Johannesburg, South Africa — MININGREVIEW.COM — 27 February 2012 – Pan African Resources nearly doubled its attributable profit to US$22.6 million (previous interim profit US$11.9 million) in the six months to end-December, and trebled its cash-on-hand since then to US$25 million as of February 17.
Reporting these results to investors here, CEO Jan Nelson said Pan African would remain focused on its operations in South Africa for the medium-term as it bedded down a number of new projects and acquisitions. “We like being in South Africa, which we think is still the best country in Africa in which to develop a mining project,” Nelson added.
London and JSE-listed Pan African was originally set up to develop gold projects in various African countries, with its main exploration programmes focused on the Central African Republic (CAR), Ghana and Mozambique.
The company listed on the JSE in 2007 when it bought control of Barberton Gold Mines from the former Metorex. Since then, Pan African has turned Barberton around and diversified into platinum group metals (PGM) through the Phoenix tailings treatment project.
It shut down its African exploration programme in 2009 and disposed of all these ventures, except the Manica gold project in Mozambique which it is about to spin out as a separate listing on the ASX in April.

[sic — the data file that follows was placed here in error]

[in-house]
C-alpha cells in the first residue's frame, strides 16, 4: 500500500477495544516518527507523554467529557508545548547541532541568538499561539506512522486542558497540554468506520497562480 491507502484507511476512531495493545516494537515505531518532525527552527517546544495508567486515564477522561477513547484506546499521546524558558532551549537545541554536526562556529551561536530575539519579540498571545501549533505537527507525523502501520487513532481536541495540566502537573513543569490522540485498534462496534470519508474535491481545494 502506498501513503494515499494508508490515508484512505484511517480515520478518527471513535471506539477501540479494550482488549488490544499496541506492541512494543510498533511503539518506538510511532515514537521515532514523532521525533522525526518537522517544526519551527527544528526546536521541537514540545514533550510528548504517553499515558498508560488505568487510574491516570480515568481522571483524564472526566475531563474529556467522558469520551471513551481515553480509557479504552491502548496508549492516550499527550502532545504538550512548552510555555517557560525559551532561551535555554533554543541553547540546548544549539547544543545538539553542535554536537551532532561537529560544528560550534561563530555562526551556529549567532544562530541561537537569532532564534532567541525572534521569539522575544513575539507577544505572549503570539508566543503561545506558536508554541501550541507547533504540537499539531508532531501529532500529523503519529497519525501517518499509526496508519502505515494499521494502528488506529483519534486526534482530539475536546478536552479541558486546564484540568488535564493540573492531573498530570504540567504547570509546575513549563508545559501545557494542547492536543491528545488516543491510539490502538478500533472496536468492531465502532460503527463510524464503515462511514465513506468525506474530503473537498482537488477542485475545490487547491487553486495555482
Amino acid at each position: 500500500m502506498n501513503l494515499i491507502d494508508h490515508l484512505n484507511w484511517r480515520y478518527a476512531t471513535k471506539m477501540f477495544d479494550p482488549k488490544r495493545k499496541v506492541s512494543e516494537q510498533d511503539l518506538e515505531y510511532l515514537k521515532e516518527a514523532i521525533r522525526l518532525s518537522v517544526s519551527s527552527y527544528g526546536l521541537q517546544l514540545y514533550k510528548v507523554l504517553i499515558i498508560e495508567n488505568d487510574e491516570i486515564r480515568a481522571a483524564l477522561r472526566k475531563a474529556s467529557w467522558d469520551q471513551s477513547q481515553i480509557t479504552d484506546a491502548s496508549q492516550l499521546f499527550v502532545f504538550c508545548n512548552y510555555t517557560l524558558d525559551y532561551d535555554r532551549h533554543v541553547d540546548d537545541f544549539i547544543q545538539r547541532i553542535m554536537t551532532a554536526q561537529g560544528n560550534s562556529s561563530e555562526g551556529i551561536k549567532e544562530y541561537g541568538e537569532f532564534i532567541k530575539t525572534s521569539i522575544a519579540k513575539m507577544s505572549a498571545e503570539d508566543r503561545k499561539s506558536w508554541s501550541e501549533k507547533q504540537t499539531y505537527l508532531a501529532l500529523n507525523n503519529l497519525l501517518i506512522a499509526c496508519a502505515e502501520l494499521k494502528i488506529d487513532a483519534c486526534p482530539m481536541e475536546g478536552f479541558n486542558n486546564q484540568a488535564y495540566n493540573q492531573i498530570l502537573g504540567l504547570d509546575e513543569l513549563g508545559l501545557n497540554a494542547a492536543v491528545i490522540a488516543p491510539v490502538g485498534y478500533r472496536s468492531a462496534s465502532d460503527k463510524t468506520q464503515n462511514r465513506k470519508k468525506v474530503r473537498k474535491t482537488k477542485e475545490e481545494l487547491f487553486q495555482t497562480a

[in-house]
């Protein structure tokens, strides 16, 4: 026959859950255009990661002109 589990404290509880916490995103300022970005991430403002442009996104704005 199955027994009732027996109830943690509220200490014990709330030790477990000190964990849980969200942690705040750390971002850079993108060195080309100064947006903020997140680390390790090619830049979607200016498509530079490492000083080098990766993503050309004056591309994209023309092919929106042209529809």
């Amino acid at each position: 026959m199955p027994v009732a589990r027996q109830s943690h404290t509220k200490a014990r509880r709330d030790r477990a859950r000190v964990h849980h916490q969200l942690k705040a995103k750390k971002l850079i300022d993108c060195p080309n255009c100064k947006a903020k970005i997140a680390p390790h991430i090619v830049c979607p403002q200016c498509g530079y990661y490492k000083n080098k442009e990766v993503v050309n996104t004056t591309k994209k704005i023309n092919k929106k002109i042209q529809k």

The next projects are to double the capacity of the Phoenix plant and to build a gold tailings retreatment facility at Barberton, which will add 25,000 oz of gold to the mine’s current annual production of 95,000 oz.
Nelson rejected criticism by some analysts of Pan African’s latest deal in January through which the company teamed up with Wits Gold to buy Evander Gold Mines (Evander) from Harmony for R1.7 billion in total.
“We like high-grade ore bodies, and the grade at Evander compares very favourably with Barberton,” he said. “I’ve heard comments that mining operations at Evander are ‘high-grading’ the ore body, but they are not, because it is all high-grade ore. “I have put the mine plans up on the wall here, and if anyone can find a low-grade patch of ore for me on those plans then I will buy you a case of whisky,” Nelson said.
“We did not buy Evander for the 34Moz of gold resource it owns. We bought it for the 8Moz of reserves, most of which is at a grade of 8g/t. That’s a high-grade ore body and I don’t know where else in the world you can find an ore body like that.”
Turning to Manica, Nelson said Pan African intended initially selling down its stake to between 35% and 40%.
“Manica will have its own management team. We want to let them do what they need to do and we don’t want to be heavy-handed in terms of running the company.
“It will probably take us about three years to realise full value from the disposal of Manica.”